Chrysler Group LLC plans to restart seven assembly plants and its parts plants at the end of June after silencing all of its factories during its six-week stay in Chapter 11 bankruptcy protection.
But only part of the Toledo Jeep Assembly complex will reopen on June 29, with the rest not expected to start until at least the end of July.
Inventories of vehicles made by the plants to be restarted have begun to shrink, a spokesman said. The assembly plants restarting employ about 11,000 workers.
All the company's factories were shut down May 4, shortly after it went into Chapter 11.
Despite the restart news, all of the Chrysler plants are to be shut down again for two weeks starting July 13.
The company said yesterday that factories in Toledo; Sterling Heights and Warren, Mich.; St. Louis; Brampton and Windsor, Ont., and in Toluca, Mexico, would restart operations. Production at a Detroit factory resumed Monday.
But at Toledo Jeep, only the factories that make Jeep Wranglers are restarting before the end of the month.
Those factories have about 700 Chrysler workers and about 400 supplier workers.
The next-door factory, which makes the Jeep Liberty and Dodge Nitro - neither of which has sold very well this year - is not scheduled to resume production until later this summer, a company spokesman said, without giving a restart date.
Dan Henneman, Jeep unit chair at United Auto Workers Local 12, said the restart likely won't be until at least July 27, after a companywide summer shutdown ends.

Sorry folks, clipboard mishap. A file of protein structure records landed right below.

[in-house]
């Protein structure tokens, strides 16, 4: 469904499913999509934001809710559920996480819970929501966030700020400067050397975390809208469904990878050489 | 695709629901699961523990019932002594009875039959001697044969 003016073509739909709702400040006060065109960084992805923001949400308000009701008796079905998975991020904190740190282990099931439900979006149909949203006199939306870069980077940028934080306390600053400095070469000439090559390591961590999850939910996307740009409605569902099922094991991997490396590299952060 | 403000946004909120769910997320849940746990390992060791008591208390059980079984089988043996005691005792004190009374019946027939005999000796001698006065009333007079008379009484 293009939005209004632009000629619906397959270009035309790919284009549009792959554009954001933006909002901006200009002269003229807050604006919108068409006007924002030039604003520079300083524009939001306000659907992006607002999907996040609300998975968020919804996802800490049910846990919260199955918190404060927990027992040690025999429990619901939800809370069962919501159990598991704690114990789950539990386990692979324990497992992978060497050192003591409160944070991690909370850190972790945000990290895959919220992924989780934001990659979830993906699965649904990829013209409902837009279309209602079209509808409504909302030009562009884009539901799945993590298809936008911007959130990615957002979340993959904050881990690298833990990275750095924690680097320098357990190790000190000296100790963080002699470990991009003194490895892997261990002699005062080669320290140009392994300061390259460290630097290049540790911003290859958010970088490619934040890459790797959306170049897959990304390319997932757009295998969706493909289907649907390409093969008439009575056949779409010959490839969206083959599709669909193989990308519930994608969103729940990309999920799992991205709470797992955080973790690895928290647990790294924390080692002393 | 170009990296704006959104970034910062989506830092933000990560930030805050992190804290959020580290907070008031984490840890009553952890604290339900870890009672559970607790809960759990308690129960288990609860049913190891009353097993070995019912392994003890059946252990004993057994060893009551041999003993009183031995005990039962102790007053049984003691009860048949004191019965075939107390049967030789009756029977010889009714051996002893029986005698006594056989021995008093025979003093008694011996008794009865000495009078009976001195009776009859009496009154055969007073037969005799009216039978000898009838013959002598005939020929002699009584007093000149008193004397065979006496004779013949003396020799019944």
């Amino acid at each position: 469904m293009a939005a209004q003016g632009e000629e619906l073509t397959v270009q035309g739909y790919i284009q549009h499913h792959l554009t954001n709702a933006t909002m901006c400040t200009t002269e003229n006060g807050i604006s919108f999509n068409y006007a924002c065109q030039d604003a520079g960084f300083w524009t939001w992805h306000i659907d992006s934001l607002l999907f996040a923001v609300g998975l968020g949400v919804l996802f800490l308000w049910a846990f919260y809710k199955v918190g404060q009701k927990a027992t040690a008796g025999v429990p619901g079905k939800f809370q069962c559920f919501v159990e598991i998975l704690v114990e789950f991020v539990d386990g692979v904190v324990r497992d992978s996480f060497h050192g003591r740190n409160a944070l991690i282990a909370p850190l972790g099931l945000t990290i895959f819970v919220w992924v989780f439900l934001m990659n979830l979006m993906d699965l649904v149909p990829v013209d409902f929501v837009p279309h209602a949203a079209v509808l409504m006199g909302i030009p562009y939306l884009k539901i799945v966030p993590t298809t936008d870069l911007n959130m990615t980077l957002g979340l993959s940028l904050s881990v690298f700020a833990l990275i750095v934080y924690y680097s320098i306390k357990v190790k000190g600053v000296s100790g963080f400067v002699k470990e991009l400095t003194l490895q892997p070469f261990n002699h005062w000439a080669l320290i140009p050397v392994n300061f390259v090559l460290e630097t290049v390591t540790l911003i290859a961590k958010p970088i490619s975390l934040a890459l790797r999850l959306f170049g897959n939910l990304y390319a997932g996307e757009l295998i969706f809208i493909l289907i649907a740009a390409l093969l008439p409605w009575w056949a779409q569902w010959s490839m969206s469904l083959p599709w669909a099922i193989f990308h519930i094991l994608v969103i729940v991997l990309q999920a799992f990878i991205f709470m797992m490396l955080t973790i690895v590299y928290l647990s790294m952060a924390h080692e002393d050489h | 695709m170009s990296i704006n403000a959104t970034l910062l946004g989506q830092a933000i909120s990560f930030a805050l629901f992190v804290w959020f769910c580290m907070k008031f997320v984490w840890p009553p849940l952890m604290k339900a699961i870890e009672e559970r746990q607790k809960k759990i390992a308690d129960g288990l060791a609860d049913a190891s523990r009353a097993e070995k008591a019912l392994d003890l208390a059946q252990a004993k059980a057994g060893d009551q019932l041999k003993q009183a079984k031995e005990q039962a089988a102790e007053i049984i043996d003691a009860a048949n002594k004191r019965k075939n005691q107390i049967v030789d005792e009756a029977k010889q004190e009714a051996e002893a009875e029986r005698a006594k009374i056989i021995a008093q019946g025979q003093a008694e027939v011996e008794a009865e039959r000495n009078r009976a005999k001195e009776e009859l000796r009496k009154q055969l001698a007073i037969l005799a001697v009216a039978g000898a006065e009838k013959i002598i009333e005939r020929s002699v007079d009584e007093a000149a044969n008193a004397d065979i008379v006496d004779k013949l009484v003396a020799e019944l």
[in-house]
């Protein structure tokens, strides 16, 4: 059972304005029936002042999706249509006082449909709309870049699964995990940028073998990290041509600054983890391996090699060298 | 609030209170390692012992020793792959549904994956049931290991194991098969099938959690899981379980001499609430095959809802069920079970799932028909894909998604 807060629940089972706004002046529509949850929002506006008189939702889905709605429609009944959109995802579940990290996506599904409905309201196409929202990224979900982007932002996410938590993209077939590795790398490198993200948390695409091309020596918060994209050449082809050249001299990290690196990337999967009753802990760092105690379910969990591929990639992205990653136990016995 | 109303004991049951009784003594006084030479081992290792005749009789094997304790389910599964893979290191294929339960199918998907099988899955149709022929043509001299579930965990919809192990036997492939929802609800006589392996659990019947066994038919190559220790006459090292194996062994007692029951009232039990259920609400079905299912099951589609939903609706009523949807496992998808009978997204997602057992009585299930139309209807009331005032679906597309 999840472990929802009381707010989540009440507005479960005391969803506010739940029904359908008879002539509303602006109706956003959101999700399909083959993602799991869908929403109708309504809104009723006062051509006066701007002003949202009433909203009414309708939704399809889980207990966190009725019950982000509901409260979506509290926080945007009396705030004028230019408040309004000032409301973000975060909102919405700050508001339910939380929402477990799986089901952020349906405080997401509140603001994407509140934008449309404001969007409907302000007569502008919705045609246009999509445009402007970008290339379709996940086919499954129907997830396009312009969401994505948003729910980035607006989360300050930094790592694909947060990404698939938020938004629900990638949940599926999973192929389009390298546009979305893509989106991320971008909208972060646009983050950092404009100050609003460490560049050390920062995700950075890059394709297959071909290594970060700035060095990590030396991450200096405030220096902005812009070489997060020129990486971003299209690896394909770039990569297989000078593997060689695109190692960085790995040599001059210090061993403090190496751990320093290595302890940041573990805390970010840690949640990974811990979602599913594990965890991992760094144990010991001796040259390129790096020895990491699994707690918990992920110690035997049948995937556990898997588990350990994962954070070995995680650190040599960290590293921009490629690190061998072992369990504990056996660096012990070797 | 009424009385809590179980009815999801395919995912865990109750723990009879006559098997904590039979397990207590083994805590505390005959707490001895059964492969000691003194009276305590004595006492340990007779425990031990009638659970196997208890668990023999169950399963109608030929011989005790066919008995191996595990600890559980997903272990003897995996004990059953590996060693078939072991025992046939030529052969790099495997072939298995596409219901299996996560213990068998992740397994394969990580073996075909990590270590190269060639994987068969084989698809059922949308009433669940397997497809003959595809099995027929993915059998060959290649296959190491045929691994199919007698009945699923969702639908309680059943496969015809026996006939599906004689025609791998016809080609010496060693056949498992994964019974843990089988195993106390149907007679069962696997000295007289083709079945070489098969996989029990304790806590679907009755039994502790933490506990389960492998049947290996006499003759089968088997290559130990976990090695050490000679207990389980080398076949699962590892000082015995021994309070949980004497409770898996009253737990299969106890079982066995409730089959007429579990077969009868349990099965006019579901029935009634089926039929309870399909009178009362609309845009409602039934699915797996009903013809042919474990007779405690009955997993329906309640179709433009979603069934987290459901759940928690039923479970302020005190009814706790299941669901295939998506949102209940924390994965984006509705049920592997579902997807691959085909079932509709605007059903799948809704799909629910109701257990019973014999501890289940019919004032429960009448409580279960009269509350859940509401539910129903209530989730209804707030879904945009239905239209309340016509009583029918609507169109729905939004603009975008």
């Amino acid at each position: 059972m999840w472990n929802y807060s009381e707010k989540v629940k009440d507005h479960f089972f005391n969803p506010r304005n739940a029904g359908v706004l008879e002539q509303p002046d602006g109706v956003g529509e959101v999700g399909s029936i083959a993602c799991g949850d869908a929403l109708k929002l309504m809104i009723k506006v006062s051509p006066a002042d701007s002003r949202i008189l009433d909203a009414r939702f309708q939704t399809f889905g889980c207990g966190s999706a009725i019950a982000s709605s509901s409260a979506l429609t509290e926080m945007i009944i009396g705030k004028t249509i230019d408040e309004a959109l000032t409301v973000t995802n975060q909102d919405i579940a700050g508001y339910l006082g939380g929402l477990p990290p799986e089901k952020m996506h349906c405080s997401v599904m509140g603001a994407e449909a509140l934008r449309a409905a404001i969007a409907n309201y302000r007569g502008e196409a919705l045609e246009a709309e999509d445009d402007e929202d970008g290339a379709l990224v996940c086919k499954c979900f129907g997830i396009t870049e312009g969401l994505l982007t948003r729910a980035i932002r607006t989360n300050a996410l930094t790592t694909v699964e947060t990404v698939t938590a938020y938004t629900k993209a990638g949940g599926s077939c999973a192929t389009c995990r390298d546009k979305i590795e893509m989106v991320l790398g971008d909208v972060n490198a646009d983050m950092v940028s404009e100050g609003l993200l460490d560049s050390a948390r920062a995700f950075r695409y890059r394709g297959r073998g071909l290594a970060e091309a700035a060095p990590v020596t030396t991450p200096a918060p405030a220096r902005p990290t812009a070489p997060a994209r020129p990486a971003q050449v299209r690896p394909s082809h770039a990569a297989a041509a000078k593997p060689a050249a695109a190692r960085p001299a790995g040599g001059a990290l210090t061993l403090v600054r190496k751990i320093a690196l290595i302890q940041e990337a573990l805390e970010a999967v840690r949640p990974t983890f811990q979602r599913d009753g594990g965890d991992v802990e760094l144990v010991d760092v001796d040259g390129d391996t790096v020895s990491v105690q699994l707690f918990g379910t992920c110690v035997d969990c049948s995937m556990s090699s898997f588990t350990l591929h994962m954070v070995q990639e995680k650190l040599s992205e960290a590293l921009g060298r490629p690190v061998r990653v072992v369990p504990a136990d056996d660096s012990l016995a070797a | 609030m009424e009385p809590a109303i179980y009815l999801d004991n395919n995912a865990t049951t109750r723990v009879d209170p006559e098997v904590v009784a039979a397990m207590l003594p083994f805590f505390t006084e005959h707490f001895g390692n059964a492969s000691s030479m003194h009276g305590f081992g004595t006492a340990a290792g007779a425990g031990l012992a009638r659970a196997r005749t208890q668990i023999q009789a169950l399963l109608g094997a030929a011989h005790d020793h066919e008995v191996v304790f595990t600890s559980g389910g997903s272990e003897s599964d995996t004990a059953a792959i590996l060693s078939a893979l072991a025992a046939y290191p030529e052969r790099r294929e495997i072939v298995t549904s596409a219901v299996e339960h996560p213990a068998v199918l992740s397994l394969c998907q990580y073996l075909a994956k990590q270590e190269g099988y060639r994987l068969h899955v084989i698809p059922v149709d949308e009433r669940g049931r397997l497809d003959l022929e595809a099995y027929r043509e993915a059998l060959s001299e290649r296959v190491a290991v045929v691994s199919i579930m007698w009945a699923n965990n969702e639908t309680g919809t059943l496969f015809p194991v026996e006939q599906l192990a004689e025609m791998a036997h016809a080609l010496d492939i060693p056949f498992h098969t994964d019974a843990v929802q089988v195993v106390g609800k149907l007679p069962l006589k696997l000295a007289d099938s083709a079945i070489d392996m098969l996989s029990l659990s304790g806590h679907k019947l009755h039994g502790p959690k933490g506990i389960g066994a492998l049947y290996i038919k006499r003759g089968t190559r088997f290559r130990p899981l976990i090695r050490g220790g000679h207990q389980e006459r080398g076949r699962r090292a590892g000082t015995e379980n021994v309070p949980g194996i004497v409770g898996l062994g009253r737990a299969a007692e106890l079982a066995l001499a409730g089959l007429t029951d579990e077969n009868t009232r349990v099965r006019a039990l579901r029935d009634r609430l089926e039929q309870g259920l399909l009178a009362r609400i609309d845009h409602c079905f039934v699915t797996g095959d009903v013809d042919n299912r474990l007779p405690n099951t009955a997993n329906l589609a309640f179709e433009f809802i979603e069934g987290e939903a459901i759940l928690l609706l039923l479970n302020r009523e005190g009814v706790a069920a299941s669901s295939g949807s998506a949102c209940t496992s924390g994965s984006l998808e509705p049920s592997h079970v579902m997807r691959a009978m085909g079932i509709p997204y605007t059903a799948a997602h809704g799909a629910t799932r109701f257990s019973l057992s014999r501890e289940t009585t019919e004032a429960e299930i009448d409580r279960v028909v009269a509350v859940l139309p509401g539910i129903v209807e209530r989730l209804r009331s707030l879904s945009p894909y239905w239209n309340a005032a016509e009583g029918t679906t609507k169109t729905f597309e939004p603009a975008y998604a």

He attributed the situation to high inventory and sluggish sales of models built there. Liberty sales through May this year are down 45 percent from the same period a year ago, whereas Wrangler sales are up 11 percent.
The Liberty and Nitro plant employs about 1,000 Chrysler workers.
Parts plants that supply the assembly factories also will restart June 29, the company said, including the Toledo Machining Plant in Perrysburg Township. The suburban Toledo plant has about 1,300 workers.
When the factories come back online, their work will be done under a different manufacturing system, one used in Europe by Fiat Group SpA that is called World Class Manufacturing.
Union officials say training in the new manufacturing methods, including workers at Toledo Jeep, got under way early in June, with workers learning a more detail-oriented, data-driven process that is similar to but less bureaucratic than Chrysler's system.
Chrysler emerged from Chapter 11 on June 10, the same day most of its assets were transferred to a new company run by Fiat, which now controls the Auburn Hills, Mich.-based automaker.
The day of Chrysler's bankruptcy filing, some of its factories were forced to send workers home because of a lack of parts, because parts supply companies stopped shipping for fear that they wouldn't be paid.